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Wednesday, January 31, 2007

Vaingloriousness-burying placeholder post.

Hmm. It has been a busy week, but it hasn't been the sort of week that has inspired much in the way of bloggable thoughts. Nevertheless, since I'm sick of the sight of that vainglorious ONE MILLION PAGE VIEWS! post perching at the top of the page, I've been feel an increasingly burning urge to bury it with something, however content-free.

So what's been on my mind these past few days?

Lots of music-related stuff, for starters. I've been taking on work for t'local paper to the point where I'm in danger of over-committing, but it's all been good fun so far. Interviews are imminent with Duke Special and CSS, and I should have a couple of pieces in Friday's entertainment supplement.

I'm also hoping to squeeze in some time to pen a few reviews for the Stylus Jukebox, which has recently re-launched itself in a blog format, updated daily. Under the new regime, contributors won't be lumbered with vast numbers of singles to review in one fell swoop, which means that weekends are no longer in danger of sinking under the pressure of deadlines.

And then there's the Nottingham kitchen project, which lumbers on into its second week, coating all of our surfaces in a light film of dust. But we're nearly there now, and it will be good to have the additional floor space.

Meanwhile, over at the cottage, we've been doing up the "snug" area which leads off the kitchen, and which we had never got looking quite right. Thanks to a generous cash donation from my aunt and uncle on the occasion of their golden wedding, which came with specific instructions to spend it on something lasting and beautiful, we've purchased an old wooden sideboard (or "server", to give it the correct technical term), and an old Windsor chair, and a weathered leather chest which is being put to use as a table. (Hand-made by the man who makes similar pieces for Ralph Lauren at vastly inflated prices, but ours was sensibly priced.)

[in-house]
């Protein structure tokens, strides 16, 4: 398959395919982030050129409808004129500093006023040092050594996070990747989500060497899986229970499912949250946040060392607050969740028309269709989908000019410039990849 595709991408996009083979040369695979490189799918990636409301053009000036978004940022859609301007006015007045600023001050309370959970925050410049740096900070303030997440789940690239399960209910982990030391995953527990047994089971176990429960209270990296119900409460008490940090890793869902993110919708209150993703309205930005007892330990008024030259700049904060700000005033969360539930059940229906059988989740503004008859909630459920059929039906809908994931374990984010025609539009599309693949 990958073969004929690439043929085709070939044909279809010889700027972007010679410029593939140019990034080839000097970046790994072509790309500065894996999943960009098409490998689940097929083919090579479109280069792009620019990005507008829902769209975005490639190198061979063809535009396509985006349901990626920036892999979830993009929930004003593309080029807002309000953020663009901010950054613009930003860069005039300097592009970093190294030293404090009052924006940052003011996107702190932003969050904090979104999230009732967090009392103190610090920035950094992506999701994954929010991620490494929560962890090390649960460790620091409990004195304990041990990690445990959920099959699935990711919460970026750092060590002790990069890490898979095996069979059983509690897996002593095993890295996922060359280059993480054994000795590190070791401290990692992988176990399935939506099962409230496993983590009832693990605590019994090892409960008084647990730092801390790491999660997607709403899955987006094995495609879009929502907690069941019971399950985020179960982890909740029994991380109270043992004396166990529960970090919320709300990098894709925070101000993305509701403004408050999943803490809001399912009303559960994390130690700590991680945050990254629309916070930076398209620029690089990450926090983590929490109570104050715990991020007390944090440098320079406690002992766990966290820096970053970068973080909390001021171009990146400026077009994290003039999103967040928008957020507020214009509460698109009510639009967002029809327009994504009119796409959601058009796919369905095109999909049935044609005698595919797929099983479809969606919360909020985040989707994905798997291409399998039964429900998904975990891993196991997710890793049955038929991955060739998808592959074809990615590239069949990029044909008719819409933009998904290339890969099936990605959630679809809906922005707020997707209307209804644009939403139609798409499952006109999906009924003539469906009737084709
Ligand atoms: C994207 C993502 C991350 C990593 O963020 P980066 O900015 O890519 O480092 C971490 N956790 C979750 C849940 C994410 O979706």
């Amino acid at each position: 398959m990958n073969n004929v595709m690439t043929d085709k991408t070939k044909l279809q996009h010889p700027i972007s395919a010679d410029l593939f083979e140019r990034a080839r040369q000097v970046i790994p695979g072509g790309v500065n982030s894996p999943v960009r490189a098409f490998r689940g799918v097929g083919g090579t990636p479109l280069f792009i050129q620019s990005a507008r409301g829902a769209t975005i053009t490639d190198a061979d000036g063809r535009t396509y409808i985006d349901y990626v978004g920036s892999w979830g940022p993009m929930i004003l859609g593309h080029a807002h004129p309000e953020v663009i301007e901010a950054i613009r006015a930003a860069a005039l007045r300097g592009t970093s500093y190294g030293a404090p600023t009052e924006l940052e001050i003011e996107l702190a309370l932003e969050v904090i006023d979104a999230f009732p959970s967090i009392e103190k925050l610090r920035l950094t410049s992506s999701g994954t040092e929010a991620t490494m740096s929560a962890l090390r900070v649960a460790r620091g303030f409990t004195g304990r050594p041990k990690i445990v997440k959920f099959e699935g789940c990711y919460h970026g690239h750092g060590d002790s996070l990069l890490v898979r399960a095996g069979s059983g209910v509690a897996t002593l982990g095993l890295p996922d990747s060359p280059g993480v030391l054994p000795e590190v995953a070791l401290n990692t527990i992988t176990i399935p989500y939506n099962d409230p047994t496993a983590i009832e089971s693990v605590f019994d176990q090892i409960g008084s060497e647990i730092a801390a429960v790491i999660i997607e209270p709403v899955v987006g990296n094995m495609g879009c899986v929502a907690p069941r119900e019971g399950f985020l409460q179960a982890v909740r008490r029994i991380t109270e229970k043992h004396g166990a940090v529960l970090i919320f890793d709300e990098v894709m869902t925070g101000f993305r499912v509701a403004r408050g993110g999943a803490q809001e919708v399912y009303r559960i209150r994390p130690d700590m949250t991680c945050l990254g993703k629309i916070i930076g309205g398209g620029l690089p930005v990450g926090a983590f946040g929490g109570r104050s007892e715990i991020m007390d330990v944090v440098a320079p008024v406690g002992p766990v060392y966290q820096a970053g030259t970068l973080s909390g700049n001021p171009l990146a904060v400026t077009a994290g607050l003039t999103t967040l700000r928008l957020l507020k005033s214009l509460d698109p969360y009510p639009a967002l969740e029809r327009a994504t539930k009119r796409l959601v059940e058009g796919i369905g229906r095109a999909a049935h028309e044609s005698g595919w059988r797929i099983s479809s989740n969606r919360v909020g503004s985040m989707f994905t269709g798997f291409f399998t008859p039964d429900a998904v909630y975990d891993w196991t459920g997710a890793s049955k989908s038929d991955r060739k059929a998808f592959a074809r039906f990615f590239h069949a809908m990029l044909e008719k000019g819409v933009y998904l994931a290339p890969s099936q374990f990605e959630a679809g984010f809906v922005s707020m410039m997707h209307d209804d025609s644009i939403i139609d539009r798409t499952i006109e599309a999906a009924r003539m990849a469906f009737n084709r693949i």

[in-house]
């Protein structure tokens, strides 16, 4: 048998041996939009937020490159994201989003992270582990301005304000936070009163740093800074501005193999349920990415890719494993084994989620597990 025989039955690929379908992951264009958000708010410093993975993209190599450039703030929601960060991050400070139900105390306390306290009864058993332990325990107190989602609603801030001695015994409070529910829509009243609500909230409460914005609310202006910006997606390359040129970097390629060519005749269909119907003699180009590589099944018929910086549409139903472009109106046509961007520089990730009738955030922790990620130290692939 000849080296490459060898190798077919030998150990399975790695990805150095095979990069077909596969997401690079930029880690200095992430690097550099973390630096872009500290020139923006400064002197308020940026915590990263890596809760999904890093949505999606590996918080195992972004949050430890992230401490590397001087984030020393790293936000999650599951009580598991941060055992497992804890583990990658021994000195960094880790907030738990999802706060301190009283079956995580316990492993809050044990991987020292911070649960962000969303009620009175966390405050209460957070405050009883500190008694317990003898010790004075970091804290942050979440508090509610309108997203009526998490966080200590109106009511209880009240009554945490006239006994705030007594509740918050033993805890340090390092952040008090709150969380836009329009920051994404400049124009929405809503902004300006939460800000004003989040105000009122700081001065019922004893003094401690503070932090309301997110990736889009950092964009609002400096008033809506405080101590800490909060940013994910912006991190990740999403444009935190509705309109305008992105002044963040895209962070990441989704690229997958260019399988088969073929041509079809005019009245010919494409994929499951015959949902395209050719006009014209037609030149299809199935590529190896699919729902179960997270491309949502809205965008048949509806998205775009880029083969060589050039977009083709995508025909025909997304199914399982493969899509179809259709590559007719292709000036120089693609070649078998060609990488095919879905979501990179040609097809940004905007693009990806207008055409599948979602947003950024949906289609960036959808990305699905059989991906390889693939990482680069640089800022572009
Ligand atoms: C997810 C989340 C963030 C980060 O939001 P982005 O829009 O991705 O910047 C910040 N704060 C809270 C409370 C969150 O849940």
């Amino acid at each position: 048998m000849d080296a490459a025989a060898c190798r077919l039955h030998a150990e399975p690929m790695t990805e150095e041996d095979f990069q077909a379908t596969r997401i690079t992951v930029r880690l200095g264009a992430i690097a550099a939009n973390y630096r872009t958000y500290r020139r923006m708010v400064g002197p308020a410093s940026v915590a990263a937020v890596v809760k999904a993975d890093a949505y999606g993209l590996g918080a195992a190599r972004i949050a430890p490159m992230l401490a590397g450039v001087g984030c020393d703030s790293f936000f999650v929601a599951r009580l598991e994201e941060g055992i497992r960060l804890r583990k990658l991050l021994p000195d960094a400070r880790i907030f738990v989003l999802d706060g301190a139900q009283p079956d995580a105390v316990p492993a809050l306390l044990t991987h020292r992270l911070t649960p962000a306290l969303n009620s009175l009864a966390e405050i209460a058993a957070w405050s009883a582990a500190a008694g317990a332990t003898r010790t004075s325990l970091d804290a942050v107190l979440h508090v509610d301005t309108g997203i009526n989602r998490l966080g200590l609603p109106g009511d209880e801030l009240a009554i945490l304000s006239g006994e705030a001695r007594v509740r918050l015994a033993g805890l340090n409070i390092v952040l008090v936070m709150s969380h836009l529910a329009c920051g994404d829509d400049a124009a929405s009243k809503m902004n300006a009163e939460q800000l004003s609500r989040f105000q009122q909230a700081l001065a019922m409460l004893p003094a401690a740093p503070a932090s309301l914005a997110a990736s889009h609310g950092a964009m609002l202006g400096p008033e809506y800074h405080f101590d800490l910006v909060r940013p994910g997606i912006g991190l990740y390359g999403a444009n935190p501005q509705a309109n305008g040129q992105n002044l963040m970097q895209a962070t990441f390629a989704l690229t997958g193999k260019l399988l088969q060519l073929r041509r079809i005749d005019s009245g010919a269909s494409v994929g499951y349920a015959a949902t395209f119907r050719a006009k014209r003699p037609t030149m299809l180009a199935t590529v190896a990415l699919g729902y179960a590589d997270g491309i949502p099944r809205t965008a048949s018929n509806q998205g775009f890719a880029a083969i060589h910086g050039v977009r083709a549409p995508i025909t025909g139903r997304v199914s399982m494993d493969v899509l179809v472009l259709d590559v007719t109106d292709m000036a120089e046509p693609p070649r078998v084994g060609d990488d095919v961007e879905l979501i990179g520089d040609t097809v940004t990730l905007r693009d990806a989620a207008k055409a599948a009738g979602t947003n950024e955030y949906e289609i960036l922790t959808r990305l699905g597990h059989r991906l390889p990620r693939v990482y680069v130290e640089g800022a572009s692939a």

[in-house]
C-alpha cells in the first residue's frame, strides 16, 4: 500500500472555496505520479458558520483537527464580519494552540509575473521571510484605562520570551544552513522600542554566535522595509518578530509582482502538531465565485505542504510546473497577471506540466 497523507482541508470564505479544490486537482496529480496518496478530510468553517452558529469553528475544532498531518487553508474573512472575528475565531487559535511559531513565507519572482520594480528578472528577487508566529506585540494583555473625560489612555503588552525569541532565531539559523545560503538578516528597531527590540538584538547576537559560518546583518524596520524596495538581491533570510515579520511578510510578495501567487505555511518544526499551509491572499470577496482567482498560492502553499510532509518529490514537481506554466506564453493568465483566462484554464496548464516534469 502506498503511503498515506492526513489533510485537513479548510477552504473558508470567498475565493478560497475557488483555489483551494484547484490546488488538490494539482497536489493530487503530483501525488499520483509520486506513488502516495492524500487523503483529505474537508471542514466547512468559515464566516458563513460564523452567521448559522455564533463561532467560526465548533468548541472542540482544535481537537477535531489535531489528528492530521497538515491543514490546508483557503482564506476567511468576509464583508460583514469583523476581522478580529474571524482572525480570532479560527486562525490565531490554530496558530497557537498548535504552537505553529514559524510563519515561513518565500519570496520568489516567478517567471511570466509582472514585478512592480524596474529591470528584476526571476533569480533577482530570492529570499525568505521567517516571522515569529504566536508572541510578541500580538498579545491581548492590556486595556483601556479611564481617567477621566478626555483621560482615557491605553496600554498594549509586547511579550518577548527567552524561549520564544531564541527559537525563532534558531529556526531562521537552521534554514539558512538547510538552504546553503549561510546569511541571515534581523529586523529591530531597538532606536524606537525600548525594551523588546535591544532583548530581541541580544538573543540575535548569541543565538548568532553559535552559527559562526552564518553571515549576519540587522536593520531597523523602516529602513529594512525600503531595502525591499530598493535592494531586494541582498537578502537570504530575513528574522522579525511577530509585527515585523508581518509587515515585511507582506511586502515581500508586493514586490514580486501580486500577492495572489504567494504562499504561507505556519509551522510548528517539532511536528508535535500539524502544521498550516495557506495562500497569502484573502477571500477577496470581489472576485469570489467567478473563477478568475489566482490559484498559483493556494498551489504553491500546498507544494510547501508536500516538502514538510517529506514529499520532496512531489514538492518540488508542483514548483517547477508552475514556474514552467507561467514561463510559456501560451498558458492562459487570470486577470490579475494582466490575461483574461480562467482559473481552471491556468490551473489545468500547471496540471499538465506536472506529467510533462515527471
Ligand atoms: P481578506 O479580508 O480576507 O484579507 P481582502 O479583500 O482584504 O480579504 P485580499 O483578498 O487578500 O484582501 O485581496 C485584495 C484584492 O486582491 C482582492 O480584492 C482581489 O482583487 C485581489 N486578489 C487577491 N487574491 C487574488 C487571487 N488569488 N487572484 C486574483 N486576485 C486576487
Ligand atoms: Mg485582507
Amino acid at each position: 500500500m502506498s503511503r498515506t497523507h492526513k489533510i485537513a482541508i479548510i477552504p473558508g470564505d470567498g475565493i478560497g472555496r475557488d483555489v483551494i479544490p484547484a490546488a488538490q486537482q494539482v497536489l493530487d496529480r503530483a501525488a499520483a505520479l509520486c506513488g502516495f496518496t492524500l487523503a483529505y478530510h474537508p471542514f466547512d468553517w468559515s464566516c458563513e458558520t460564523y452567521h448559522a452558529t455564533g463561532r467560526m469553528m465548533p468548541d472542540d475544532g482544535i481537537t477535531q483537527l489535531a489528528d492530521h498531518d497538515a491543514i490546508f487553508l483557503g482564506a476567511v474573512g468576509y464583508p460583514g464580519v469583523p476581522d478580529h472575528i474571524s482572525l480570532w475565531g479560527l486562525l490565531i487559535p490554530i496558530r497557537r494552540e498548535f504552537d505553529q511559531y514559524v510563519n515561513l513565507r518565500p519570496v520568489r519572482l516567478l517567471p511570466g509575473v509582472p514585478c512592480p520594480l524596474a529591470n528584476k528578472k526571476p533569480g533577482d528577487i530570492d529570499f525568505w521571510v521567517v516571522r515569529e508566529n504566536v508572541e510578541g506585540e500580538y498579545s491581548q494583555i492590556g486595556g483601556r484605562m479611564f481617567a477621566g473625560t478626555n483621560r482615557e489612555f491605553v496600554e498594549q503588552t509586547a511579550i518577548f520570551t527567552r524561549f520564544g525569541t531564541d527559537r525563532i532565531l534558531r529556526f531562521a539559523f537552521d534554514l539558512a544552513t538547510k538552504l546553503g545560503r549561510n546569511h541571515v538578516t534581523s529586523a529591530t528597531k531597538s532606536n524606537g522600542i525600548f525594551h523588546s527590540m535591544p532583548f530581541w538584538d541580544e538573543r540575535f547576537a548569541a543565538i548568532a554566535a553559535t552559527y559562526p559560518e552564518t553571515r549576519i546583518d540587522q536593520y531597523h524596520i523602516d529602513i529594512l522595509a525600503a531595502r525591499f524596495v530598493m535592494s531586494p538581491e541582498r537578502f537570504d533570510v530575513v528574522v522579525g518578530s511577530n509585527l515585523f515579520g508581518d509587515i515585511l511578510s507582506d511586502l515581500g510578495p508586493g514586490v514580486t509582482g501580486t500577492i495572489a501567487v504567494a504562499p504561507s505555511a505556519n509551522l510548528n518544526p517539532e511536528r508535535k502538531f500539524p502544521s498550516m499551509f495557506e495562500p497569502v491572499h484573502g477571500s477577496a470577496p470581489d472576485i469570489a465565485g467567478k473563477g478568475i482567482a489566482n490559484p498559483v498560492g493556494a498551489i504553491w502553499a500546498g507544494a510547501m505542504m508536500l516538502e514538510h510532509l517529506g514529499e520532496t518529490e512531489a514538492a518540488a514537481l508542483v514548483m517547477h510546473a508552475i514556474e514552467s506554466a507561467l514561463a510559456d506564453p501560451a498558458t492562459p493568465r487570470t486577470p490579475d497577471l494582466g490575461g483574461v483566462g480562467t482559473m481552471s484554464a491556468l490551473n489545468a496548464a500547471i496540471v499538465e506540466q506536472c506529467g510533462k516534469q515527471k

We've been benefitting from a renewed spate of hospitality in the village, and have strengthened some friendships in the process, widening our social circle beyond the usual suspects.

The dressage-to-music sound collage is slowly assembling itself, and I shall look forward to seeing it being put to practical use during the spring.

Oh, and I've re-instated the "We Listen" chart on the sidebar, temporarily retiring the "Recently Spotted" section in the process (we have Post of the Week for that sort of thing now), and have made the long-dreaded switch to New Blogger, which turned out to be mostly painless. Gotta love those labels! I could become obsessed.

And now it's time to head off to Saltwater, to celebrate MissMish's birthday.

This has been my week thus far.


Monday, January 22, 2007

Oh, for goodness' sake: let's get Amsterdam Part 3 out of the way, and then we can all move on with our lives.

Part 1 is here, and Part 2 is here. This will be somewhat shorter.

Long post-Cockring lie-in.
Aching bod, thick head, brave face.
Out for pad thai, in an almost deserted wok bar.

Not at my chattiest. Thankfully, Alan and I have known each other long enough to be comfortable with companionable silences.

Quick peek at the flower market; obviously not at its most colourful, although some of the stalls had still managed to rustle up some tulips from somewhere. How does that work?